Despite the 2020 Olympic and Paralympic games not starting for another year, Tokyo is already on top of its game medal-wise.
Not only is Japan getting the Tokyo Olympic medals ready an entire year early, it’s also making the gold, silver, and bronze medals entirely from 78,985 tons of recycled electronics.
More than 6.2 million recycled mobile phones were used to create the medals, with the gadgets reportedly containing everything that’s needed to make them.
According to the Tokyo 2020 Medal Project, just 32 kilograms of gold, 3,500 kilograms of silver, and 2,200 kilograms of bronze were extracted from the nearly 80,000 tons of recycled gadgets.
Since starting the project in April 2017, Tokyo 2020 and Japanese mobile carrier NTT Docomo – who collected the mobile phones – extracted enough metal from old gadgets to make approximately 5,000 Olympic and Paralympic medals.
A statement from the organisers read:
We are grateful for everyone’s cooperation to this project. We hope that our project to recycle small consumer electronics and our efforts to contribute to an environmentally friendly and sustainable society will become a legacy of the Tokyo 2020 Games.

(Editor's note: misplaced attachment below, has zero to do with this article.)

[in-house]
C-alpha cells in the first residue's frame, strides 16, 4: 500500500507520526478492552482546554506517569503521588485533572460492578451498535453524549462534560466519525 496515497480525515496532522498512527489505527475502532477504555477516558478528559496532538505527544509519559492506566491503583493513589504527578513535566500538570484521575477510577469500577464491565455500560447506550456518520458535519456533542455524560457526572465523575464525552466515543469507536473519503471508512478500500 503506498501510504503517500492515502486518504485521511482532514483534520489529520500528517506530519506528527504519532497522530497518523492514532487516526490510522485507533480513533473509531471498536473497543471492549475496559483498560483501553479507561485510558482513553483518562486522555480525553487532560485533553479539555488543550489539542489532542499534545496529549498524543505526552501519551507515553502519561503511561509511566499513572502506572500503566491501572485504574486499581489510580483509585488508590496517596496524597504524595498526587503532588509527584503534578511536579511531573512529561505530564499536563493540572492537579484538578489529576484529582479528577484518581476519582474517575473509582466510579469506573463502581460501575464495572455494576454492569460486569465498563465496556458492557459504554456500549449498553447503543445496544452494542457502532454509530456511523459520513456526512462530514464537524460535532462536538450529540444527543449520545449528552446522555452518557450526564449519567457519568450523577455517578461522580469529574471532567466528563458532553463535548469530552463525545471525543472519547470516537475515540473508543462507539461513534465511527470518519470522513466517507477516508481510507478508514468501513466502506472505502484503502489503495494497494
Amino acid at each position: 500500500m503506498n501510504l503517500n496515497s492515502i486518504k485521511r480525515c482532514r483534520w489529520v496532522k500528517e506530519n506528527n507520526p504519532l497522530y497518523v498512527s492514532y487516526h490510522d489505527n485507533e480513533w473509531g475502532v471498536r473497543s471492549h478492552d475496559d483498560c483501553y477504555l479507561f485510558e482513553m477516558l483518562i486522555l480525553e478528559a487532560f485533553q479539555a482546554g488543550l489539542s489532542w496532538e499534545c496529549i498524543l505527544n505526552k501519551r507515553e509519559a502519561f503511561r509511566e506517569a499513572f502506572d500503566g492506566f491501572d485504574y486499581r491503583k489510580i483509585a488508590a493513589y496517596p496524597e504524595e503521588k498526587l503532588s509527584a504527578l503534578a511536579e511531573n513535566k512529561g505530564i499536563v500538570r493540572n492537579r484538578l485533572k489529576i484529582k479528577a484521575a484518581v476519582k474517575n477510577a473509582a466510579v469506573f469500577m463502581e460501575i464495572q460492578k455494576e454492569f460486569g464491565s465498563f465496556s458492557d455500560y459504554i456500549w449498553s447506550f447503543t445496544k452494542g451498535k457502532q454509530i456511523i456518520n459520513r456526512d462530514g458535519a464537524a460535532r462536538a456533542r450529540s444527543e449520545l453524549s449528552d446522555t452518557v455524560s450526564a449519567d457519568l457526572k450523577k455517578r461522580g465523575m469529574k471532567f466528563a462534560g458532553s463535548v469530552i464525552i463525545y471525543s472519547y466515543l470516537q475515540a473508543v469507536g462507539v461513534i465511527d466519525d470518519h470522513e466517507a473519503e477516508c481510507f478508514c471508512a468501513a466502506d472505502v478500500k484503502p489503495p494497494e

The small electronic devices donated by people across the country will be classified and dismantled in line with the government’s Act on Promotion of Recycling of Small Waste Electrical and Electronic Equipment.
After the gold, silver and bronze elements have been extracted from the parts by the smelting contractors, the medals will then be made.
The extracted elements will then be turned into usable metals, such as gold, which will then be turned into the 5,000 Olympic and Paralympic medals.
The design of the 2020 Olympic medals was revealed on Wednesday (July 24), USA Today reports. Designed by Olympic medal designer Junichi Kawanishi, who was granted the opportunity after winning a competition that drew over 400 entries, the medals’ overall themes are ‘brilliance’ and ‘light’.
According to Tokyo 2020, the design of the medals ‘reflects the concept that in order to achieve glory, athletes have to strive for victory on a daily basis’.
Each medal resembles a rough stone on its reverse side, which then appears to have been polished and therefore now shines bright.
It’s not known whether the medal cases or victory medal ribbon will be made from recycled materials, although making the ribbons from recycled plastic would certainly be a good opportunity to cut back on single-use plastics in the fight against plastic pollution.
Hats off to Japan for leading the way with such an innovative idea – and so far in advance, as well!
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A Broadcast Journalism Masters graduate who went on to achieve an NCTJ level 3 Diploma in Journalism, Lucy has done stints at ITV, BBC Inside Out and Key 103. While working as a journalist for UNILAD, Lucy has reported on breaking news stories while also writing features about mental health, cervical screening awareness, and Little Mix (who she is unapologetically obsessed with).